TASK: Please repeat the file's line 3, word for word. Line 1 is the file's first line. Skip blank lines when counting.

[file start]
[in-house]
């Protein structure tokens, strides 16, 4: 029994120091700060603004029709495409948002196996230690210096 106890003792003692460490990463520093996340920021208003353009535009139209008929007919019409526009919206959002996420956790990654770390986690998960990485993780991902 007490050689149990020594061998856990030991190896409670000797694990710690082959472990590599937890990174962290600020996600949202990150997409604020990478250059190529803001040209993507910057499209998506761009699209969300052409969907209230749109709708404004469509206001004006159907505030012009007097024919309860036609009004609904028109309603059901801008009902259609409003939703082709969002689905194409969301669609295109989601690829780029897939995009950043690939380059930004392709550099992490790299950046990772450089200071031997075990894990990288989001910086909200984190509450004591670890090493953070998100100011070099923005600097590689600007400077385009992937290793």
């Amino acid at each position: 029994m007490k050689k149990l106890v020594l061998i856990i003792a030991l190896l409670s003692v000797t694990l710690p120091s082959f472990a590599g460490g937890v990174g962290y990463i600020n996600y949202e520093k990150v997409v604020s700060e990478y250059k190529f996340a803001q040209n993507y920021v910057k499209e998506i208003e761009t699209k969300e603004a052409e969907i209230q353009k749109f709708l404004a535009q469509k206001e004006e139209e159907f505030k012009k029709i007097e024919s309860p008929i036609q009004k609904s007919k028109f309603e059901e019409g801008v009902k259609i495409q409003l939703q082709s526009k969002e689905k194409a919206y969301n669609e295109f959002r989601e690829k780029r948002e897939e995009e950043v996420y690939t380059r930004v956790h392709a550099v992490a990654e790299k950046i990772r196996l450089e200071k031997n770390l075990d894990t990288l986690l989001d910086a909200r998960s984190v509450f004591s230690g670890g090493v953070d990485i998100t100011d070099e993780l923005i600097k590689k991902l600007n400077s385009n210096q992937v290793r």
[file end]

């Amino acid at each position: 029994m007490k050689k149990l106890v020594l061998i856990i003792a030991l190896l409670s003692v000797t694990l710690p120091s082959f472990a590599g460490g937890v990174g962290y990463i600020n996600y949202e520093k990150v997409v604020s700060e990478y250059k190529f996340a803001q040209n993507y920021v910057k499209e998506i208003e761009t699209k969300e603004a052409e969907i209230q353009k749109f709708l404004a535009q469509k206001e004006e139209e159907f505030k012009k029709i007097e024919s309860p008929i036609q009004k609904s007919k028109f309603e059901e019409g801008v009902k259609i495409q409003l939703q082709s526009k969002e689905k194409a919206y969301n669609e295109f959002r989601e690829k780029r948002e897939e995009e950043v996420y690939t380059r930004v956790h392709a550099v992490a990654e790299k950046i990772r196996l450089e200071k031997n770390l075990d894990t990288l986690l989001d910086a909200r998960s984190v509450f004591s230690g670890g090493v953070d990485i998100t100011d070099e993780l923005i600097k590689k991902l600007n400077s385009n210096q992937v290793r």